Property lawyer, Zoubaïda Bouzou of Isegoria Conseils gives us some excellent information for those buying or looking to buy an investment property in France:
Did you know that you can purchase a French property as a ‘civil company’? There are many advantages to such a purchase, including the tax structure, and inheritance planning. If you are thinking about buying a property in France to be used as a principal or a second home, there are several advantages to proceed with an SCI.
Purchase with an SCI - An SCI “Société Civile Immobilière” is a non-trading company, with at least two shareholders, that is constituted for the ownership and management of the property. Very easy to set up, it also means that you will own the shares of the company which in turn owns the property.
What are the advantages? - There is a list of examples, depending on your situation but among these advantages, we can mention that it makes the transfer of property easier, permits the division of property rights between the owners (démembrement croisé), and it can also provide a certain extent of protection from business creditors. However, it is important to consider your particular situation before deciding whether or not an SCI is useful in your case. For sure, buying a French property through a French company is more advantageous than buying it through a foreign company, as specific taxes would apply in such a case.
Taxes – Taxes are due on your personal income tax return if you decide to rent out the property, but it has to be unfurnished - otherwise it would be considered a trading activity. This would mean your company will be subject to corporate tax (impôt sur les sociétés). Shareholders who have taken out debt to finance the acquisition of the property can obtain mortgage tax relief against their personal liability to income tax, provided the property is their principal home. Another advantage is the possibility to gift shares to children, which is highly appreciated by shareholders, especially if the purpose of the SCI is the ownership of family property.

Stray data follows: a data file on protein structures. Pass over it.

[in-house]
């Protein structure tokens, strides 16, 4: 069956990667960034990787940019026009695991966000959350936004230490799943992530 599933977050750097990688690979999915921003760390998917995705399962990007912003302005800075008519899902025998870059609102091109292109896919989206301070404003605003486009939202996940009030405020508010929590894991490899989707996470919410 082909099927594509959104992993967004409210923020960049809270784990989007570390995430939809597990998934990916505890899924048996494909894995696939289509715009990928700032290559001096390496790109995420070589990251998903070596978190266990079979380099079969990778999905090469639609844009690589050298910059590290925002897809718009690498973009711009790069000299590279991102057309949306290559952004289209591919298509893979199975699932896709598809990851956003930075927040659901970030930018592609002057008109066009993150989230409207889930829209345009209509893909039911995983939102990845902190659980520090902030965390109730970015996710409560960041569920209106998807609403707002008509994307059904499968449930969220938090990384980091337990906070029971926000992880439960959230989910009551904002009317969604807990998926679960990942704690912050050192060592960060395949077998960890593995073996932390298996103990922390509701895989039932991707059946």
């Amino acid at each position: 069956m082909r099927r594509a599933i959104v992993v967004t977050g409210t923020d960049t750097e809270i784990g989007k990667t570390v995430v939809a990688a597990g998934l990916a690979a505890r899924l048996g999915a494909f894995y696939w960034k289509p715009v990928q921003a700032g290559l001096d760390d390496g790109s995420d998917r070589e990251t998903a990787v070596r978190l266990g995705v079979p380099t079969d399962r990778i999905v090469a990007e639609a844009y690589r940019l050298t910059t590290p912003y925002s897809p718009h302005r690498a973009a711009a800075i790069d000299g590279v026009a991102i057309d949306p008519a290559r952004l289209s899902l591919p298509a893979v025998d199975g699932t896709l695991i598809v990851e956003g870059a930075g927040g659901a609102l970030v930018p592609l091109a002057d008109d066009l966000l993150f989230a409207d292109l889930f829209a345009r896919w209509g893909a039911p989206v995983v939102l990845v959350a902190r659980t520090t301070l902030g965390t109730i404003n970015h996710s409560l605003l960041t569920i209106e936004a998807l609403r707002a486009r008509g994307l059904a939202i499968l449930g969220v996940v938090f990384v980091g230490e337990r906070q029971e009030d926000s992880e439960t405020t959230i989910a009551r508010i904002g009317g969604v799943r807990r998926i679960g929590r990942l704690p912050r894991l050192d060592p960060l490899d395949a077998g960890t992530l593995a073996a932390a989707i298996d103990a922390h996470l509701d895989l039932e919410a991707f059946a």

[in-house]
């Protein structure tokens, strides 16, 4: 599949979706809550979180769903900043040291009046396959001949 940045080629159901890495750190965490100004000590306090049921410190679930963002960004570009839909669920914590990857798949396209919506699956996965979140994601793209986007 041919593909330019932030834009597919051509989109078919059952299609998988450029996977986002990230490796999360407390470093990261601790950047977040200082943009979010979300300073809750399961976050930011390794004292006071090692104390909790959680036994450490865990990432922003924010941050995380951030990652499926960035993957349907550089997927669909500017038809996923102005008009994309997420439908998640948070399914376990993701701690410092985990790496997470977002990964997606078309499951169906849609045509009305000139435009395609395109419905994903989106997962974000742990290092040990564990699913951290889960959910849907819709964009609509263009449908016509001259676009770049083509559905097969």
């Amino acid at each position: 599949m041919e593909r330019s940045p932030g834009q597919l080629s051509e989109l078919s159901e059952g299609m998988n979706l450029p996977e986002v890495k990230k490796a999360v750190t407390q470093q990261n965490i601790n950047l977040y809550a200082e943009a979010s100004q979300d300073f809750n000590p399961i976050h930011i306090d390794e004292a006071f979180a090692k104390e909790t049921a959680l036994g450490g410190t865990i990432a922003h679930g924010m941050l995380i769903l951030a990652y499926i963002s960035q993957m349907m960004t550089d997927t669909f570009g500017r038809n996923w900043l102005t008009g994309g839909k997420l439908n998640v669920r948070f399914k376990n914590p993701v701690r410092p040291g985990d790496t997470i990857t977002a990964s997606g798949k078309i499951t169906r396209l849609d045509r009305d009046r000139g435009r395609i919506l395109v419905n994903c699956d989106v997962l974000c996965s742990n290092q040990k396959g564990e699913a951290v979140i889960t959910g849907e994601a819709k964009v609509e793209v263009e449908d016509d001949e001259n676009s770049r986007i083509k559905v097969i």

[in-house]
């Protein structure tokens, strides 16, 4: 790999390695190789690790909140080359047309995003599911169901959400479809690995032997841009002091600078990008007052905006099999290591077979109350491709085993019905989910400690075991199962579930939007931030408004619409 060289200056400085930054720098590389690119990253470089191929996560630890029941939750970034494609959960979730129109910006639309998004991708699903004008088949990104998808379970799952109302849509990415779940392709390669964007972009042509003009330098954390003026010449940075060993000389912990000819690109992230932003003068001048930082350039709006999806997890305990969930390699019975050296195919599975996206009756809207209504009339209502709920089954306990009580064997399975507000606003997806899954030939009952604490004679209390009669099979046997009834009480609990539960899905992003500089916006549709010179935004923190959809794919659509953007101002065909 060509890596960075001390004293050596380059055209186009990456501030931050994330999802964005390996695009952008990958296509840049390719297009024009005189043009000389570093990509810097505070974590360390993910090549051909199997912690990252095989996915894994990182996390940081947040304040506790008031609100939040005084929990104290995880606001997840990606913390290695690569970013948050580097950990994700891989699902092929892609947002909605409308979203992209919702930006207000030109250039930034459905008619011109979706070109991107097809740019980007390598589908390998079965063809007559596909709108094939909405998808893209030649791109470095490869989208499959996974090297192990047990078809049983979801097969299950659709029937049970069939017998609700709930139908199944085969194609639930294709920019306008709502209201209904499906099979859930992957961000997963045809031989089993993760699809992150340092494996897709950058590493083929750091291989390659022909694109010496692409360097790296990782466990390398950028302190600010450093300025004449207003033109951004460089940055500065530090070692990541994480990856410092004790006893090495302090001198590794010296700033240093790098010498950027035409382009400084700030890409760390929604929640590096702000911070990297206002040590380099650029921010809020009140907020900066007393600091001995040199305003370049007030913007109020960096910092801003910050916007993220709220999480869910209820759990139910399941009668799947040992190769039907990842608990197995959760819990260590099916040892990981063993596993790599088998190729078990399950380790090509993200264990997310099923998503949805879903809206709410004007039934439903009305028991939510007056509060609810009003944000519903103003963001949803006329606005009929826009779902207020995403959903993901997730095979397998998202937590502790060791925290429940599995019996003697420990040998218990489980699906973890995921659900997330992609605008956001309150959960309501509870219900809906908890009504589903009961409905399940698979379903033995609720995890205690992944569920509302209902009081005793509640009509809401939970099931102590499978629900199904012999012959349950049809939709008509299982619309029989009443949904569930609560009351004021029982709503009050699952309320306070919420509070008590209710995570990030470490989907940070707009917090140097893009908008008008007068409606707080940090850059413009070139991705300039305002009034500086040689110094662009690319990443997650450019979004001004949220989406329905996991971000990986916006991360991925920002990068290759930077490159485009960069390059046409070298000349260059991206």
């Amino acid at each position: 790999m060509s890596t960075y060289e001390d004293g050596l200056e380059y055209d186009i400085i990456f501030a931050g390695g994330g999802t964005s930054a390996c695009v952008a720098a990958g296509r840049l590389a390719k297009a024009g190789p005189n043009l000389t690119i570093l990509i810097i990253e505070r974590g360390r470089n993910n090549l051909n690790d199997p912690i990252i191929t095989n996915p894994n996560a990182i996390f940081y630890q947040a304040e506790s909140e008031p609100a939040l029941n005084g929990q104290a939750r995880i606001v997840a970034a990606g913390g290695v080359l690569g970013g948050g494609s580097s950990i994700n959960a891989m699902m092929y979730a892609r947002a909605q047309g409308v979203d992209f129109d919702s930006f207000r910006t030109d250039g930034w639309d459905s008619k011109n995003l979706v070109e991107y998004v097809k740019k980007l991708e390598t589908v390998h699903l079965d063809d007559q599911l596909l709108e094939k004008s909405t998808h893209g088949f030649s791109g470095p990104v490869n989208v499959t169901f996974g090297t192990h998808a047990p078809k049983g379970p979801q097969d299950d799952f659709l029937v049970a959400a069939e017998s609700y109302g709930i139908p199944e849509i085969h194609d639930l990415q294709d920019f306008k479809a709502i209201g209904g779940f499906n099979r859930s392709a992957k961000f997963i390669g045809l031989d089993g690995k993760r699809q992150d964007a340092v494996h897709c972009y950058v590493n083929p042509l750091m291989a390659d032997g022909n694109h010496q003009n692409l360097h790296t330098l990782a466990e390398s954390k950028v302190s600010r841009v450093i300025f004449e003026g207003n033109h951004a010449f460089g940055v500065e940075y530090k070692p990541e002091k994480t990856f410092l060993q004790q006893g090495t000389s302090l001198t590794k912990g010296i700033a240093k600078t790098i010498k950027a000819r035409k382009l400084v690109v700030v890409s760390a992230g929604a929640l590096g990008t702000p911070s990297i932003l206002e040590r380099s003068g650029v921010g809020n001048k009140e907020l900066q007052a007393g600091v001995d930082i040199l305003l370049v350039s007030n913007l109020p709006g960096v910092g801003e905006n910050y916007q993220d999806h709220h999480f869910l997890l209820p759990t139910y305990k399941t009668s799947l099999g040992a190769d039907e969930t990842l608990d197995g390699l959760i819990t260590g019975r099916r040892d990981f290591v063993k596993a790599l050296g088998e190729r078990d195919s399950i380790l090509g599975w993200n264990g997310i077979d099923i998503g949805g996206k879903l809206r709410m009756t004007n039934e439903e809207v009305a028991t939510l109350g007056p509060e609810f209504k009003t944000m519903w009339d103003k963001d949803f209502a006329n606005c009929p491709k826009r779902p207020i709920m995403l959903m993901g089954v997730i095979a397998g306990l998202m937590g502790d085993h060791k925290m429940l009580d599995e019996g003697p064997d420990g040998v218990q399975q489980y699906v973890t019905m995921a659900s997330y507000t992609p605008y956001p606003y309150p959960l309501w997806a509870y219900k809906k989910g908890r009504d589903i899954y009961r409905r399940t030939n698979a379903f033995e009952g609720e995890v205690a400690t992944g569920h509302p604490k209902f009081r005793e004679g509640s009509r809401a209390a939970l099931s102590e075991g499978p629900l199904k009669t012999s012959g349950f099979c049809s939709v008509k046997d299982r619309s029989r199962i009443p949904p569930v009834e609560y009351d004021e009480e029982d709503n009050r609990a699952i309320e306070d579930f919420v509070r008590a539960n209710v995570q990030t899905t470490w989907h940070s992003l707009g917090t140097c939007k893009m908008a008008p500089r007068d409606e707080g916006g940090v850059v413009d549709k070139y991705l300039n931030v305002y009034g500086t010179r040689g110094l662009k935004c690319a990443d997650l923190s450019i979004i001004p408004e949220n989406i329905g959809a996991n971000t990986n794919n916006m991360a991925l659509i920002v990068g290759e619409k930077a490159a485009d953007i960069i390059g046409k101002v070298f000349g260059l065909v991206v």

Inheritance rules – Under French law, only fixed assets held by non-residents are subject to inheritance rules (except if the applicable law rules differently). Shares in a company are considered movable property, so the only applicable rules will be the ones that apply to movable properties. It is also important to note that if you are a resident in France, it is possible to obtain some relief from the inheritance laws through an SCI.
In all cases, it is important to protect your interests by obtaining legal advice from a professional who can provide impartial guidance to decide whether or not setting up an SCI is beneficial for your particular case.
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